Document Type

Student Research Paper


Spring 2019

Academic Department

Occupational Therapy

Faculty Advisor(s)

Gina Fox


Abstract Objective: The purpose of this study is to explore the relationship between an individual with Parkinson’s Disease (PD) perceptions of why falls happen and if receiving fall prevention education is beneficial to reducing falls. Methods: An anonymous survey was developed by the researcher in order to learn more about individuals’ personal experiences relating to falls, fear of falling, and fall prevention education. Surveys were used to identify if participants have ever experienced a fall and subsequently examine the relationships between falls and fall education. Semi-structured interviews were conducted to supplement survey results and gain greater insight into the experiences of an individual with PD. Survey and interview responses were both analyzed for common trends. Results: Participants reported receiving fall prevention education after experiencing a fall and not when first diagnosed with PD. All participants who received education about falls perceived the information to be beneficial. In addition, participants reported a fear of falling, but it did not prevent individuals from leaving their home to attend their exercise group, suggesting that this group provides individuals with PD motivation, peer support, and the opportunity to improve their PD symptoms. Conclusion: Fall prevention education should be provided earlier to individuals with PD and this education should be ongoing throughout their disease progression. Occupational therapists are well suited to run a fall prevention education class, which could potentially prevent future hospitalizations due to falls by educating clients on how to manage their PD in their everyday routines.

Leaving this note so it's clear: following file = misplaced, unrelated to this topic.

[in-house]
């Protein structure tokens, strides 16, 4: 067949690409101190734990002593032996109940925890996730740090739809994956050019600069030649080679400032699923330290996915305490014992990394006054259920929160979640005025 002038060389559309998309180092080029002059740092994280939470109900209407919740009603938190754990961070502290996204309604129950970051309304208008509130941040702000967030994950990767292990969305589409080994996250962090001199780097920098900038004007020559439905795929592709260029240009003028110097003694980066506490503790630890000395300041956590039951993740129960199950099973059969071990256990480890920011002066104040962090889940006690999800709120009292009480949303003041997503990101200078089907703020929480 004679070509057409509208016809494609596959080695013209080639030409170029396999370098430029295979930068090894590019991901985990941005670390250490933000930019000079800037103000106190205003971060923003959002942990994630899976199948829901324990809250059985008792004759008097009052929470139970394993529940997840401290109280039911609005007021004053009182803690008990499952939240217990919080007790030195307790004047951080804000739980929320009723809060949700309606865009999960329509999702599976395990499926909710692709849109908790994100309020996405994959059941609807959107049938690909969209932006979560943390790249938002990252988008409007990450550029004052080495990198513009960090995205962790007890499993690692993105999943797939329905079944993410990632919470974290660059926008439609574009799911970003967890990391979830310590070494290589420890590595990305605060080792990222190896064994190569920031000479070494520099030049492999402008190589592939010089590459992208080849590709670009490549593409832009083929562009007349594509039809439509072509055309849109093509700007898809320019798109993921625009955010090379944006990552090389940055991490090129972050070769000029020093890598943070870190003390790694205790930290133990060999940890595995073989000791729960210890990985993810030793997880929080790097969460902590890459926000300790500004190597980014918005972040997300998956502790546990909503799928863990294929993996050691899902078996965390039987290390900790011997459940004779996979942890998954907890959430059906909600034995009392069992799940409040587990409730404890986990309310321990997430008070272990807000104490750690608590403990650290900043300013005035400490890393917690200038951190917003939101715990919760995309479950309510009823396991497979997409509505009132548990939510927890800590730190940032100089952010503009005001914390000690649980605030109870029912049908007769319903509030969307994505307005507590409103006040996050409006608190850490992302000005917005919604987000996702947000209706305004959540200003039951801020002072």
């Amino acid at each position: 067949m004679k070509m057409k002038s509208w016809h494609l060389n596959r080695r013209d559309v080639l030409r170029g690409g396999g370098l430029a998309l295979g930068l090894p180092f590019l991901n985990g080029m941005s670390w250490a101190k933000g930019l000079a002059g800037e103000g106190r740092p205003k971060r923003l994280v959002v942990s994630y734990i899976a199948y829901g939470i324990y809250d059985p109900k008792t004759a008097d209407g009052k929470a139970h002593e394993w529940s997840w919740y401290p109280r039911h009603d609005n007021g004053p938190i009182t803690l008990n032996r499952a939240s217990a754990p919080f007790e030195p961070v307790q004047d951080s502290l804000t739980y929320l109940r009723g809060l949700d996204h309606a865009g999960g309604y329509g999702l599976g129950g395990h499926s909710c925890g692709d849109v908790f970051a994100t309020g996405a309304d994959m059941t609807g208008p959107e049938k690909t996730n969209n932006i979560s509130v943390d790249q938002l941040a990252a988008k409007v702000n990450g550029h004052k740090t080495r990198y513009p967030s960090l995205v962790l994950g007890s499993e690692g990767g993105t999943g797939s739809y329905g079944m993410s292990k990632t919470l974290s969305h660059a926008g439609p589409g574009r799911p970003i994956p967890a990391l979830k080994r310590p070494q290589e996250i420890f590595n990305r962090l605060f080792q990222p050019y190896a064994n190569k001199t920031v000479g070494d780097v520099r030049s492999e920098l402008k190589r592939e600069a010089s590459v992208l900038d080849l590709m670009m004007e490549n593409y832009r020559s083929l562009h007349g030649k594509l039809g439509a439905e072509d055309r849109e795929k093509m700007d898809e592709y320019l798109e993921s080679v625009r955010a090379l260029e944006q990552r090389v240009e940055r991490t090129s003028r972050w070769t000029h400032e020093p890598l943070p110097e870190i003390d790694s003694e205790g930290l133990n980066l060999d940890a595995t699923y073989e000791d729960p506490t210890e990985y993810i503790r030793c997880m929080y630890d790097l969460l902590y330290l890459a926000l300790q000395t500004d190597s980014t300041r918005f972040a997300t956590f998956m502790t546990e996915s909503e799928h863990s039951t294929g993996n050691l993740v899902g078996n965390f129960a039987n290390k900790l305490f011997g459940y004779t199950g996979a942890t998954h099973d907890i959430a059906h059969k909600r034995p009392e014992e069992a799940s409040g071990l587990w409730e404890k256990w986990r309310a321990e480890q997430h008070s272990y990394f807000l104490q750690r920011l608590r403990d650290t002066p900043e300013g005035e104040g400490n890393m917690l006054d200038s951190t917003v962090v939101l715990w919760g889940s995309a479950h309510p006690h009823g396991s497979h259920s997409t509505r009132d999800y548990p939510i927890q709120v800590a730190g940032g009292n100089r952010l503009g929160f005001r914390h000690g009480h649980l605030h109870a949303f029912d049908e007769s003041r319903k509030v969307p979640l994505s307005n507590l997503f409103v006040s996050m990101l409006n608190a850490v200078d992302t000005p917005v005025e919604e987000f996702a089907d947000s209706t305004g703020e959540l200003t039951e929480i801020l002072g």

OT 494F and SCAD